My recent post on the overstatement of American decline has probably been my most popular single non-zombie item since moving the blog to Foreign Policy. It has also attracted some useful observations on Michael Beckley's International Security essay in particular -- see Phil Arena and Erik Voeten for some trenchant criticisms.
My FP co-blogger Steve Walt has also weighed in, however, arguing that obsessing about the Sino-American comparison misses some larger points about the decline of American influence:
The United States remains very powerful -- especially when compared with some putative opponents like Iran -- but its capacity to lead security and economic orders in every corner of the world has been diminished by failures in Iraq (and eventually, Afghanistan), by the burden of debt accumulated over the past decade, by the economic melt-down in 2007-2008, and by the emergence of somewhat stronger and independent actors in Brazil, Turkey, India, and elsewhere. One might also point to eroding national infrastructure and an educational system that impresses hardly anyone. Moreover, five decades of misguided policies have badly tarnished America's image in many parts of the world, and especially in the Middle East and Central Asia. The erosion of authoritarian rule in the Arab world will force new governments to pay more attention to popular sentiment -- which is generally hostile to the broad thrust of U.S. policy in the region -- and the United States will be less able to rely on close relations with tame monarchs or military dictators henceforth. If it the United States remains far and away the world's strongest state, its ability to get its way in world affairs is declining.
All this may seem like a hair-splitting, but there's an important issue at stake. Posing the question in the usual way ("Is the U.S. Still #1?", "Who's bigger?", "Is China Catching Up?" etc.,) focuses attention primarily on bilateral comparisons and distracts us from thinking about the broader environment in which both the United States and China will have to operate. The danger, of course, is that repeated assurances that America is still on top will encourage foreign policy mandarins to believe that they can continue to make the same blunders they have in the recent past, and discourage them from making the strategic choices that will preserve U.S. primacy, enhance U.S. influence, and incidentally, produce a healthier society here at home.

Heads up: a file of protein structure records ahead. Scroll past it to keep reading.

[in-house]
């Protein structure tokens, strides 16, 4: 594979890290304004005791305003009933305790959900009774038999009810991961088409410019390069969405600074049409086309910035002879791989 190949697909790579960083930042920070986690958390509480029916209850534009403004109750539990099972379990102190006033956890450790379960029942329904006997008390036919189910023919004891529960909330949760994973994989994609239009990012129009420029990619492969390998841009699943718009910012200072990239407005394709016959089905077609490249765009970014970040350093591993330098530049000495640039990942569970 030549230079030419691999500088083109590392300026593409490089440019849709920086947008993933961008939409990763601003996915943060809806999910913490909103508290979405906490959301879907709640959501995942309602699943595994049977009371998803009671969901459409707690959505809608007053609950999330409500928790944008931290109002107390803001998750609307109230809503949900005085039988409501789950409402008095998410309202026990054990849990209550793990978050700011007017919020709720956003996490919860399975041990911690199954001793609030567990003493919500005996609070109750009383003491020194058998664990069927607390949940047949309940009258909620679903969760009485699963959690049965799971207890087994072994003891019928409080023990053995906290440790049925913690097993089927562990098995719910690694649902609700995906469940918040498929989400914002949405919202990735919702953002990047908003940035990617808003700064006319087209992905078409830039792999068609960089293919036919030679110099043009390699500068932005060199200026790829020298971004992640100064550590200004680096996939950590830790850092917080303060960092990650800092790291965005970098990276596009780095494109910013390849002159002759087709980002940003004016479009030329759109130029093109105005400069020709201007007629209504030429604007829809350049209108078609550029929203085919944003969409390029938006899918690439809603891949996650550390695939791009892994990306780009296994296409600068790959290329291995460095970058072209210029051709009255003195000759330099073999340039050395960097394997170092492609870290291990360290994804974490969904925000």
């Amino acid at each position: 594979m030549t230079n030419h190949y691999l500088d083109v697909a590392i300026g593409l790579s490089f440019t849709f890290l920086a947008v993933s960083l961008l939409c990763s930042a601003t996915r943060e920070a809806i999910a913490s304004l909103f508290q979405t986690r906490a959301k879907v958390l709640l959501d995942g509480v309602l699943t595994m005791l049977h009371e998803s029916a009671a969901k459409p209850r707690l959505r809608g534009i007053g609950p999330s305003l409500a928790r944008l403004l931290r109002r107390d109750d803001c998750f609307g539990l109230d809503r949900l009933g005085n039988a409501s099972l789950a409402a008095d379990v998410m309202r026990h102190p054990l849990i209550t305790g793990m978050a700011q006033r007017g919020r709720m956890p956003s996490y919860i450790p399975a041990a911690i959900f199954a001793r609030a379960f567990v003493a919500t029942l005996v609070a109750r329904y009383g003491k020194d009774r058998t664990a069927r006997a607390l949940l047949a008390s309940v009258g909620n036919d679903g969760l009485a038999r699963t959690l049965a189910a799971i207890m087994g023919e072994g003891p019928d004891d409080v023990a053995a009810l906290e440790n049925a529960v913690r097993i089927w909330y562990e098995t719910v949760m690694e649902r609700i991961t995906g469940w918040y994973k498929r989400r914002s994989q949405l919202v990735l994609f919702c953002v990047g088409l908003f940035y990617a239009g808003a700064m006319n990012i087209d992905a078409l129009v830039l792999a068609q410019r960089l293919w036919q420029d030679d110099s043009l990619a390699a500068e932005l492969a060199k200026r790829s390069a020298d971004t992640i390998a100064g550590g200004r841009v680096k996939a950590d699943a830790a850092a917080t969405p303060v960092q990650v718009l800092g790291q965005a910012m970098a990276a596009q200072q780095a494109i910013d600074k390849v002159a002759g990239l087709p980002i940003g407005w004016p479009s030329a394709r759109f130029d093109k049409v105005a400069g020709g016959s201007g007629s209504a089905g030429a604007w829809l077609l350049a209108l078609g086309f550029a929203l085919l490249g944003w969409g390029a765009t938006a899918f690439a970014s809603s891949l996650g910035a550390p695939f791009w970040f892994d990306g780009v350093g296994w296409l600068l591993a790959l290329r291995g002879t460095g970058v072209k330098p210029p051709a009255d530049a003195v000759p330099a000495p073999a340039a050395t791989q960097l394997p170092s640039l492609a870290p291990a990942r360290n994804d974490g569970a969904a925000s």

I disagree with Steve on multiple points here, so let's be thorough and go through them one at at time.
First, I'd argue that developing accurate assessments about the power balance between China and the United States is actually super-important. Miserceptions about a rising China or a declining United States can lead to a) toxic political rhetoric in Washington, which leads to b) rhetorical blowback, which leads to c) stupid foreign policy miscalculations. As I wrote about a year ago:
Exaggerating Chinese power has consequences. Inside the Beltway, attitudes about American hegemony have shifted from complacency to panic. Fearful politicians representing scared voters have an incentive to scapegoat or lash out against a rising power -- to the detriment of all. Hysteria about Chinese power also provokes confusion and anger in China as Beijing is being asked to accept a burden it is not yet prepared to shoulder. China, after all, ranks 89th in the 2010 U.N. Human Development Index just behind Turkmenistan and the Dominican Republic (the United States is fourth). Treating Beijing as more powerful than it is feeds Chinese bravado and insecurity at the same time. That is almost as dangerous a political cocktail as fear and panic.
The discussion of China in the GOP presidential campaign, as well as Obama's mercantilist State of the Union address, strongly suggest that political assessments and political rhetoric about Chinese power need a strong jolt of sobriety. Walt is concerned that an overestimation of American power will lead to stupid foreign policy decisions, but I'd wager that an overestimation of Chinese power would lead to equally stupid foreign policy decisions.
As for Walt's assertions about the decline of American influence... well, I must take issue with several of them. First, the notion that the United States was able to exercise power more easily during the Cold War seems a bit off. As Robert Kagan points out in The New Republic: